Jason tried a few other things. Laughing just a little bit too loudly, picking up his now lukewarm drink with just a little too much movement, turning his back in a half arc just a little too pointedly to stare at a middle-aged man speaking hurriedly in a hoarse whisper into his handphone—before settling down to wonder what it was that the stepmother had demanded that made the lead actor go through various hilarious ruses to avoid his girlfriend.

Utterly unable to guess the content of the stepmother’s promise, Jason then focused his attention on the lead actor—checking off his appearances and mannerisms one by one with the efficiency of a surgical strike. Slim, lean body. Check. Extra fair complexion. Check. Don’t they have compulsory military service in South Korea still? The girly SOB must have been a military clerk or something. Probably bought his way out of it or has some serious dis-ease. Shaggy hair over forehead. Check. Puppy dog eyes and luscious, thick pink lips. Broad shoulders, wide as a doorway. And abs! Check. Check. Check. Check.

Jason stared at the lead to the exclusion of everything else in the movie until he felt a painful tingle run up and down his spine. The screen before him dissolved in a light-filled blur and spread out to fill the whole movie theatre, the roof opening up to the night sky above and the entire universe bending down to suck him up, until he too expanded to fill the night sky. He walked through the length and breadth of the city, avoiding the tall, lit-up buildings, as sure-footed as God.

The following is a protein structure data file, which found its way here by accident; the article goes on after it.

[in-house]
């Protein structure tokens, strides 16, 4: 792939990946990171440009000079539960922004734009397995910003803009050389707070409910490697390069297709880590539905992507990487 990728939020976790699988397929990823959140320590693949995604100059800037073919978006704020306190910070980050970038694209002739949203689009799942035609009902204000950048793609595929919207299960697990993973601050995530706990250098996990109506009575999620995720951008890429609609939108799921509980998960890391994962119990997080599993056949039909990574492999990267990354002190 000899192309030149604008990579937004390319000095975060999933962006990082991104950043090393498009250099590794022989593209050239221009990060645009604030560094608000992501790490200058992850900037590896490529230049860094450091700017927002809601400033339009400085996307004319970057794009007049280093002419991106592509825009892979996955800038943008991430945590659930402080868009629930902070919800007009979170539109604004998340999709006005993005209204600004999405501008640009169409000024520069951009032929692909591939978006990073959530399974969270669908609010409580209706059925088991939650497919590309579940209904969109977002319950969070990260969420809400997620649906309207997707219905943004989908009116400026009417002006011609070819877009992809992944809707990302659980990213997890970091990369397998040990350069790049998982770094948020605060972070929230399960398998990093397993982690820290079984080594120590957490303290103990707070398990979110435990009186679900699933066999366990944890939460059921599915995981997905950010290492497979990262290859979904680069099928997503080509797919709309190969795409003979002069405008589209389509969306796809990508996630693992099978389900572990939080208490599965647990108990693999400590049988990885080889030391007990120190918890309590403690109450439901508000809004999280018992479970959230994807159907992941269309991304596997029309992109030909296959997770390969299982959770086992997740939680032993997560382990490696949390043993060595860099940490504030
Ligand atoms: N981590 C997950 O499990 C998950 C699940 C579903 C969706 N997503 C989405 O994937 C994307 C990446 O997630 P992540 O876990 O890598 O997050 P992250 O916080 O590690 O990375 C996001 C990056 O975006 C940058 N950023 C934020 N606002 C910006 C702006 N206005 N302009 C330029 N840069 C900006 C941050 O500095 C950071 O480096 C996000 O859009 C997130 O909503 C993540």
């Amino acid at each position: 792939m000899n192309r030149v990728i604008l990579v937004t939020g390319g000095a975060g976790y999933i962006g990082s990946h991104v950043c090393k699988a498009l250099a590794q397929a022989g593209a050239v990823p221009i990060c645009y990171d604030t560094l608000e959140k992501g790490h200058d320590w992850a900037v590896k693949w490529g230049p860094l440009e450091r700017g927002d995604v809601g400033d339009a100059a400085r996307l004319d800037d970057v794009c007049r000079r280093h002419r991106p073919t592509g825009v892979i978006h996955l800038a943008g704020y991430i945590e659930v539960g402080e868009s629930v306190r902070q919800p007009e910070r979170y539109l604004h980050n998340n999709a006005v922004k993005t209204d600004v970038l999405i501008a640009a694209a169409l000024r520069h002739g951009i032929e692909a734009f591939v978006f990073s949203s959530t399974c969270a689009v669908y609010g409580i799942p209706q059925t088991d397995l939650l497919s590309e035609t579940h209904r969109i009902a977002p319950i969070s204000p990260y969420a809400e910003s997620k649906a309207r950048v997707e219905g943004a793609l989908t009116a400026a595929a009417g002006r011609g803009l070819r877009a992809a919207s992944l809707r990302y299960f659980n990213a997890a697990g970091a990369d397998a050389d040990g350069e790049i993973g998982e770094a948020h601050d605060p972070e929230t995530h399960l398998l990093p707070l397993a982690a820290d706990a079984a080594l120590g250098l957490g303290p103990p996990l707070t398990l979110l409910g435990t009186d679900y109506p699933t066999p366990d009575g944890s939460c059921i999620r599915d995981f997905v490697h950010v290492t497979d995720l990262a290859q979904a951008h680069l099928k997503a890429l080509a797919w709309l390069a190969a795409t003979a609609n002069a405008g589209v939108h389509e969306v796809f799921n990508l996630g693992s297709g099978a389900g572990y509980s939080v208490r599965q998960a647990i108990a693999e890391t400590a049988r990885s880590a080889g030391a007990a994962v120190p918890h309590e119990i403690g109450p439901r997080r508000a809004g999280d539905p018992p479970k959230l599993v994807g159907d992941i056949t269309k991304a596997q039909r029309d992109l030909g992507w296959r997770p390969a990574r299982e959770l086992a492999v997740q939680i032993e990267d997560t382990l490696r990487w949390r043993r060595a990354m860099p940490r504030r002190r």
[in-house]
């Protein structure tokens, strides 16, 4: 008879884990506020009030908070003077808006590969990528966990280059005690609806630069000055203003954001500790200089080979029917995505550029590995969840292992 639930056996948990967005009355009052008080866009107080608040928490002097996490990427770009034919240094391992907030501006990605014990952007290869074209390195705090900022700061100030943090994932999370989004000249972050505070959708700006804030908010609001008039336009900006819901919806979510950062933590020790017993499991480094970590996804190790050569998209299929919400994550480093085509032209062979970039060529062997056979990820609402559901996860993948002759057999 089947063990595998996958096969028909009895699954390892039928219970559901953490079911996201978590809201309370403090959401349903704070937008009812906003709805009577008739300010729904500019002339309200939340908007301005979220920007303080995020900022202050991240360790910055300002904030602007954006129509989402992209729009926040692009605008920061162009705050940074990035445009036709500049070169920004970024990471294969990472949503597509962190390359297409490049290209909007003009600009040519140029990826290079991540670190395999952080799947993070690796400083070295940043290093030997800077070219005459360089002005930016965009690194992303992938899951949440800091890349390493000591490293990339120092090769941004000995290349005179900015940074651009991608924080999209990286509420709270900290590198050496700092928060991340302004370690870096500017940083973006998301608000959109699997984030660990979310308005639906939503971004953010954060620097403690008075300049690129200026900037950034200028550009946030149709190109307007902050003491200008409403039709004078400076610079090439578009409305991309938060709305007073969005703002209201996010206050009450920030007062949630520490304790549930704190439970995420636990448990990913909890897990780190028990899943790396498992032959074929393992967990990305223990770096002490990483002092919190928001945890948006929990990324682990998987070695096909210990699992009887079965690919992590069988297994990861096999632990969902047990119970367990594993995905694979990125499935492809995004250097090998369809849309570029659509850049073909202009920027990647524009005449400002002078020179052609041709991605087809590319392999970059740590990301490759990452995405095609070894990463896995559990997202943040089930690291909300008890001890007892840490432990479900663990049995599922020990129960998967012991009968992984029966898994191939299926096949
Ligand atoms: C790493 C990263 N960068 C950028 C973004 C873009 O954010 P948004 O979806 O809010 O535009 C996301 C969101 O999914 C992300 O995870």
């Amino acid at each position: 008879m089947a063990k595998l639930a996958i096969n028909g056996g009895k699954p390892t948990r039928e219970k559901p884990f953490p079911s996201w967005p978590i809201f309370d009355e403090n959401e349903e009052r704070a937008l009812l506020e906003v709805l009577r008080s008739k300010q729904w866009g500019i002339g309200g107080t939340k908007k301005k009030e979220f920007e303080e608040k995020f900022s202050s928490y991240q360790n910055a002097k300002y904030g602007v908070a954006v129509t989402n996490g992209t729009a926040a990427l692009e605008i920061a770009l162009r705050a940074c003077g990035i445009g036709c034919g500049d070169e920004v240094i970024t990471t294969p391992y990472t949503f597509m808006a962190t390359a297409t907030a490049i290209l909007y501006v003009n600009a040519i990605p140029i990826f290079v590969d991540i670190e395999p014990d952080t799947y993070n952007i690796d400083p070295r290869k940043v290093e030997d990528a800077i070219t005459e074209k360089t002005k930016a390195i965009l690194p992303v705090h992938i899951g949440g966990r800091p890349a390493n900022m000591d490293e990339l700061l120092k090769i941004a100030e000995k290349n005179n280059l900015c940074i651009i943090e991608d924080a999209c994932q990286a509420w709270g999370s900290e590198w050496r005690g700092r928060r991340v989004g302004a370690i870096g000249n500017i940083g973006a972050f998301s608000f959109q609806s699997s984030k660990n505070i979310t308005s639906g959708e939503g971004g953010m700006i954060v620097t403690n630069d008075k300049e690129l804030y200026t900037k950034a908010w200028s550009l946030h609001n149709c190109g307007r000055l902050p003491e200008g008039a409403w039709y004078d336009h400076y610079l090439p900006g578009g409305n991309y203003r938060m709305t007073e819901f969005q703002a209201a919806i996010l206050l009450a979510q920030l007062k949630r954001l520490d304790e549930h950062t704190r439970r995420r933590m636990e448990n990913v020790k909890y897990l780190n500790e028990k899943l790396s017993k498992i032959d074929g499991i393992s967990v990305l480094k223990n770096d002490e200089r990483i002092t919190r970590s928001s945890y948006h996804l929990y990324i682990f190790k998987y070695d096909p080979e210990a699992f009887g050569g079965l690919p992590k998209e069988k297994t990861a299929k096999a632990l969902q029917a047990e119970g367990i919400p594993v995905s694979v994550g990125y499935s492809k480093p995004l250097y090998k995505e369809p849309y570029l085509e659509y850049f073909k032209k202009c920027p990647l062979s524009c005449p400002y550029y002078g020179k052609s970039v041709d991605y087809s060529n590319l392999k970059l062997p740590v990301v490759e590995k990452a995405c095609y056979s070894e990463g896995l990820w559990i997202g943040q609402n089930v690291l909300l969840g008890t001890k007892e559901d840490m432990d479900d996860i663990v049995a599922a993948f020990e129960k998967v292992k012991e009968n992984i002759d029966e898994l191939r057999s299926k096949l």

Sometime during the movie Jane sensed that Jason had withdrawn into an eerie non-action and turned to look at him to (A) make sure he had not fallen asleep while on a date with her, which would have been an insult, and (B) she had not lost him forever by ignoring him for the last 57 minutes of the movie. She had still not made up her mind about Jason, and it would be a pity if she lost him to a mere whim of his, the slightest fancy of the male ego. She wanted to offer him the remains of her drink but what she saw as she turned towards him made her eyes shine, her face wet with the night sky and stars. She—a single, star-struck Magi—and he, the object of her obsession.

Jason was still staring at the immense movie screen. Jane turned back to the screen but could not stop herself from turning back to look at Jason every so often, to make sure that he was there, as if he might take off like a giant balloon or suddenly disappear into a cloud of silver light. When the screen credits rolled half-an-hour later, Jane shook Jason by his upper arm, violently pulling him out of his trance. She prodded and pulled him past rows of shopping bags and shoes to the exit. Jason followed her in a daze, holding an almost full box of popcorn and a dull, dead soft drink in the other.

They had to walk through half a dozen long corridors before they emptied to an entirely different floor of the mall. Jane was so breathless when they reached there, her face so shiny that Jason thought she was suddenly sick.

“Are you alright, Jane?”

The same narrowing of her eyes, the same hardness of her high cheekbones and the slight wobble on her pretty chin. She grabbed his arms with both her hands and shook him slightly, like an errant child or a naughty puppy.